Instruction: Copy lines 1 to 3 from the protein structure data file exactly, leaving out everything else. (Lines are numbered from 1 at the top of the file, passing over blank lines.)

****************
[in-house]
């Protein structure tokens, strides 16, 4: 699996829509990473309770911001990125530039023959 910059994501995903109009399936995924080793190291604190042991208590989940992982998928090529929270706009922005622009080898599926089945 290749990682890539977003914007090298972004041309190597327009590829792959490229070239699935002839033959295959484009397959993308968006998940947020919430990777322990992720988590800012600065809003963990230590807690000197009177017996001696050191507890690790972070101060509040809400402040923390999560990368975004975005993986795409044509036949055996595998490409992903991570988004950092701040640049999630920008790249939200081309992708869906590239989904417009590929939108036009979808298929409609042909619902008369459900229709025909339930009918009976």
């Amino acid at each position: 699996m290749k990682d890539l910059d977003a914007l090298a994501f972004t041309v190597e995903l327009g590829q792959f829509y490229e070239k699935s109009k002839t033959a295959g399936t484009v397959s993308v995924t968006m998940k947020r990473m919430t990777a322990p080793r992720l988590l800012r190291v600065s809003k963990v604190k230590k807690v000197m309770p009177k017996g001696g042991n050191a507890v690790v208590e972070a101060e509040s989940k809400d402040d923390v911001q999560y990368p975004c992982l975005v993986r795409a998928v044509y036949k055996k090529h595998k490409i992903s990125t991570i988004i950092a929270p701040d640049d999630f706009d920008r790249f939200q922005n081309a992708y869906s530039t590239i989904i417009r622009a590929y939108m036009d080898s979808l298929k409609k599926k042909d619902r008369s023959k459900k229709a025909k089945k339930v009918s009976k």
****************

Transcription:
[in-house]
């Protein structure tokens, strides 16, 4: 699996829509990473309770911001990125530039023959 910059994501995903109009399936995924080793190291604190042991208590989940992982998928090529929270706009922005622009080898599926089945 290749990682890539977003914007090298972004041309190597327009590829792959490229070239699935002839033959295959484009397959993308968006998940947020919430990777322990992720988590800012600065809003963990230590807690000197009177017996001696050191507890690790972070101060509040809400402040923390999560990368975004975005993986795409044509036949055996595998490409992903991570988004950092701040640049999630920008790249939200081309992708869906590239989904417009590929939108036009979808298929409609042909619902008369459900229709025909339930009918009976």
């Amino acid at each position: 699996m290749k990682d890539l910059d977003a914007l090298a994501f972004t041309v190597e995903l327009g590829q792959f829509y490229e070239k699935s109009k002839t033959a295959g399936t484009v397959s993308v995924t968006m998940k947020r990473m919430t990777a322990p080793r992720l988590l800012r190291v600065s809003k963990v604190k230590k807690v000197m309770p009177k017996g001696g042991n050191a507890v690790v208590e972070a101060e509040s989940k809400d402040d923390v911001q999560y990368p975004c992982l975005v993986r795409a998928v044509y036949k055996k090529h595998k490409i992903s990125t991570i988004i950092a929270p701040d640049d999630f706009d920008r790249f939200q922005n081309a992708y869906s530039t590239i989904i417009r622009a590929y939108m036009d080898s979808l298929k409609k599926k042909d619902r008369s023959k459900k229709a025909k089945k339930v009918s009976k």